Update (December 27, 2019): Cyntoia Brown-Long is doubling down on her advocacy for 19-year-old sex trafficking victim Chrystul Kizer, who is facing life in prison for killing her alleged sex abuser. 

Less than a week after posting a photo of herself in a hoodie bearing the words "Justice for Chrsytul," Brown-Long wrote an op-ed in the Washington Post discussing the changes that need to be made in order to help all sex trafficking victims. 

Brown-Long wrote about the differences in society’s understandings of sex trafficking of minors and culpability of girls between 2006, when she was sentenced, to now. The 31-year-old asserted that empathy should be extended to other victims. In the letter, Brown-Long also stated she hopes her case serves as a learning opportunity for similar situations, writing that her experience isn’t “unique.”

“I was freed in August, but that can’t be the end of this story," she wrote. "It has always been my hope that my case would show people there is a need to change things for other young women in similar circumstances.”

The founder of the GLITTER project calls on readers to mobilize behind the victims of sex trafficking. She says that while her case may have received a national campaign, many others are going through the same situation without anyone hearing their name or their story. 

“But how we respond determines whether the faces we see can serve as representation for the ones we don’t. For every name we know — for every #freecyntoiabrown campaign — there are countless others who will never be heard. Unless we work to change the laws behind the injustices, identical injustices will follow.”

She urges readers to advocate in a way that will help all sex trafficking victims, rather than just the ones who are receiving media coverage. Brown-Long called for a change in laws, referring to the loophole in Kizer’s case which states they believe she was not “engaged in prostitution at the time of the crime and they don't believe her life was in danger at the moment.” Prosecutors also allege they have evidence the murder was premeditated.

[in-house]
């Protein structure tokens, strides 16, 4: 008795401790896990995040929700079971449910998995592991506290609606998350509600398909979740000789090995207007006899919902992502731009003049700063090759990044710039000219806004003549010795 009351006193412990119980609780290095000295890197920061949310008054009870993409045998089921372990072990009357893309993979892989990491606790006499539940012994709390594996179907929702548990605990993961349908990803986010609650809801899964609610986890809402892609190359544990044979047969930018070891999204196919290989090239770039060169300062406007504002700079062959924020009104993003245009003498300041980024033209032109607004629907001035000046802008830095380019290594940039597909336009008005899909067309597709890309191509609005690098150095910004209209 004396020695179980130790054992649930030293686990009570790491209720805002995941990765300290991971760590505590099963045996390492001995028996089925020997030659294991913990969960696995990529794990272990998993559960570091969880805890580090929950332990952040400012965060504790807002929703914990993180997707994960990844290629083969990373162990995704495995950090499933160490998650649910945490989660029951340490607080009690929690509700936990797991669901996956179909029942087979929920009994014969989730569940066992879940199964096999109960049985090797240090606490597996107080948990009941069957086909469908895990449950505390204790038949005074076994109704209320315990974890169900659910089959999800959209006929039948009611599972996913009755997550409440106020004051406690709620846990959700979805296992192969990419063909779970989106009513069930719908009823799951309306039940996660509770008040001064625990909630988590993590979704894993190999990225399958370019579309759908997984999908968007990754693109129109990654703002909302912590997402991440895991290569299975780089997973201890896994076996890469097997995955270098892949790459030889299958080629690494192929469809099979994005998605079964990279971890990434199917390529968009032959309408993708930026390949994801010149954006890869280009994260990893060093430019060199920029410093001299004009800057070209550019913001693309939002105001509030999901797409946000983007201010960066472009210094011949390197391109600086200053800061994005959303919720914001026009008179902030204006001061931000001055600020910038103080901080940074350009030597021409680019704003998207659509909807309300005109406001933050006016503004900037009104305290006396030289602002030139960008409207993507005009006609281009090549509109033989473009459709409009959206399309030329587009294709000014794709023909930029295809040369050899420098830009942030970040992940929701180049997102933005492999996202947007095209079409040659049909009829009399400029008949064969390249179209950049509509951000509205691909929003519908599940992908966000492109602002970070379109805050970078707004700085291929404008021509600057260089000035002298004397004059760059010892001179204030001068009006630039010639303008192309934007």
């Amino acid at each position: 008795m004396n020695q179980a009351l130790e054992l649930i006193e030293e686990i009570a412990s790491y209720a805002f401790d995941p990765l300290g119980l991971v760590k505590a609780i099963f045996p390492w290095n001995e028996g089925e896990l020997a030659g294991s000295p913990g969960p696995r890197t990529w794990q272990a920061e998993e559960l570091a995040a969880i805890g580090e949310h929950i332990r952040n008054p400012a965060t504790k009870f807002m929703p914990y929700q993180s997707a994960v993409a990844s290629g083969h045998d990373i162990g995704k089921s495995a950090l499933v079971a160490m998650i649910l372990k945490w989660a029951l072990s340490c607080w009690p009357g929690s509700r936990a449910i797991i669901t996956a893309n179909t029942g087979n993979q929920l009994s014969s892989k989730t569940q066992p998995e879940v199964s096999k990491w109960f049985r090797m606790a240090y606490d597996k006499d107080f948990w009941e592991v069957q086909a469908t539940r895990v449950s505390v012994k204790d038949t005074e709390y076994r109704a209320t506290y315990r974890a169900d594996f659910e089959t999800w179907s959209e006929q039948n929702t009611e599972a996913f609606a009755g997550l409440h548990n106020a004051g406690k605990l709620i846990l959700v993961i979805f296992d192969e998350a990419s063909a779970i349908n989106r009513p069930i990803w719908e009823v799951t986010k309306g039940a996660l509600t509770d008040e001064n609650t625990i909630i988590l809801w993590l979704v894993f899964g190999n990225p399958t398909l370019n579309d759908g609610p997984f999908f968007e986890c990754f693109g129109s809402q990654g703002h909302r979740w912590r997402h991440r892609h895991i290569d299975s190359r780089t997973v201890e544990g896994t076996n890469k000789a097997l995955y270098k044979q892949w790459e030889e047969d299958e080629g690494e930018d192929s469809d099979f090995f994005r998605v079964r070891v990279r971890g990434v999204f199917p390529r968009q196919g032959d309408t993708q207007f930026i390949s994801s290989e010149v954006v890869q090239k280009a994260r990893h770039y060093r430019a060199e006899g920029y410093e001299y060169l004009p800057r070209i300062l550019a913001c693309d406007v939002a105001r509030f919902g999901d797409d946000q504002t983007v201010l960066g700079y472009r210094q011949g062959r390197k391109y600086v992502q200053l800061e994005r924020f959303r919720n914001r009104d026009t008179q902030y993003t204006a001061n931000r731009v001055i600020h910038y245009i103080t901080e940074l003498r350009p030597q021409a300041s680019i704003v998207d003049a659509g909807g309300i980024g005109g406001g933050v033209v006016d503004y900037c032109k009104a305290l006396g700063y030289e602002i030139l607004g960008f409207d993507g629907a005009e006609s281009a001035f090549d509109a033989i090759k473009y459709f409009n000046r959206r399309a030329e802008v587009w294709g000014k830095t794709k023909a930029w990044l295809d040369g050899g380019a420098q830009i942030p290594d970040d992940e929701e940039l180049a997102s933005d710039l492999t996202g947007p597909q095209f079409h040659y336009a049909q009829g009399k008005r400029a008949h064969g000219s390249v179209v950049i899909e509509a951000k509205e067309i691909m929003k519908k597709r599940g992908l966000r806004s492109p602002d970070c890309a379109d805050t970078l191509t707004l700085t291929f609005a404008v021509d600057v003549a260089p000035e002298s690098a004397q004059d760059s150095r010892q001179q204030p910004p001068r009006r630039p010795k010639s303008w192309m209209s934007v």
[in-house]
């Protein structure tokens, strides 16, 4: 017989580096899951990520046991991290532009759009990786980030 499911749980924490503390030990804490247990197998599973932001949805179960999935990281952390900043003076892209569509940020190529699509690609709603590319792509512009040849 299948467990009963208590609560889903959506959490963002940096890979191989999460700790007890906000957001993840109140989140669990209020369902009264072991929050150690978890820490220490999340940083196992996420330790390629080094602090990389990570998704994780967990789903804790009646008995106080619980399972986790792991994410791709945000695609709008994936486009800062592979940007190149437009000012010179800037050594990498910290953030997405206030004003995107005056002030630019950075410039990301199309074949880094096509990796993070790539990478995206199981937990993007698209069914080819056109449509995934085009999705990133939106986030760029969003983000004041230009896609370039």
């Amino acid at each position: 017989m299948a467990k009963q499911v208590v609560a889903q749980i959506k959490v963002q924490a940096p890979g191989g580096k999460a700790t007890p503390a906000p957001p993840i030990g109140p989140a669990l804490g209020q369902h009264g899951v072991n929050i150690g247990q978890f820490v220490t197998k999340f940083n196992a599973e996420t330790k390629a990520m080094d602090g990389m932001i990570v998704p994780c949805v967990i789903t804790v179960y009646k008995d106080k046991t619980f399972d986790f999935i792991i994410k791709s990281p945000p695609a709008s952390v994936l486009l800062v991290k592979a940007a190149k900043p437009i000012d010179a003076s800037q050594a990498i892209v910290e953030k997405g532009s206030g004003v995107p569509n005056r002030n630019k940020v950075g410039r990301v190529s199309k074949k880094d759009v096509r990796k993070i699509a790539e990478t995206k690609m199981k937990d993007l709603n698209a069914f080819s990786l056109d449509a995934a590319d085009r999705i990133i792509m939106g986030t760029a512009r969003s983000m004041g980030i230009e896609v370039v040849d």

Kizer is being held on $1 million bail. If convicted as charged, she faces life in prison.

Original story (December 23, 2019): Cyntoia Brown-Long expressed support for a teen girl facing life in prison for killing the man who sexually abused her, a tragic ordeal similar to the one she faced 15 years ago.

On Friday, Brown-Long posted a picture of herself wearing a “Justice for Chrystul” hoodie on Instagram.

The garment’s message refers to Chrystul Kizer, a 19-year-old young woman facing life in prison for killing Randy Volar, an alleged sexual abuser.

On June 5, 2018, Volar’s badly burned body was found in his Kenosha, Wisconsin, home after a neighbor called 911 to report a fire, according to The Washington Post. Volar’s BMW was later found abandoned on the side of a road. A receipt found in the car led police to a Family Dollar, where surveillance tape showed Kizer’s brother and three other teens had driven the car.

Kizer, who was 17 years old at the time, was arrested four days after the death. She was charged with theft, arson and first-degree intentional homicide. If convicted, she faces a mandatory life sentence.

At the time of his death, Volar was being investigated for abusing several underaged Black girls. In February 2018, a 15-year-old girl called the police and accused the 34-year-old of drugging her and claimed she was going to be killed. In December 2017, a 17-year-old girl told authorities she was being sexually abused by Volar. She also revealed he was reportedly abusing other girls and filming the encounters.

“Sometimes he goes to Milwaukee to find young girls,” a police report stated.

One of the girls the 17-year-old spoke of was referred to as “Chrystal.”

Volar was arrested following the 2018 incident but was released without bail even though more than 20 “home videos” of him abusing the girls were recovered from his home.

He was charged with child enticement, second-degree sexual assault of a child and using a computer to commit a sex crime. Volar faced 40 years in prison.

Prosecutors argue Kizer’s actions were premeditated based on evidence from conversations she had with her boyfriend and others, reports ABC News. She admitted she killed Volar but insists it was in self-defense after he tried to force himself on her.

As Blavity previously reported, Kizer’s experience is similar to Brown-Long's story. Brown-Long served 15 years in prison for killing Johnny Allen after he picked her up for sex when she was 16 years old. She was released from prison in August after outgoing Tennessee Governor Bill Haslam granted her clemency in January. Kizer's lawyer Carl Johnson hopes to spare his client time in prison.

"It's an uncomfortable situation, but we're working very hard to explore every defense for the best possible outcome in the case," he told Blavity in August.

Kizer’s trial is scheduled to begin in February.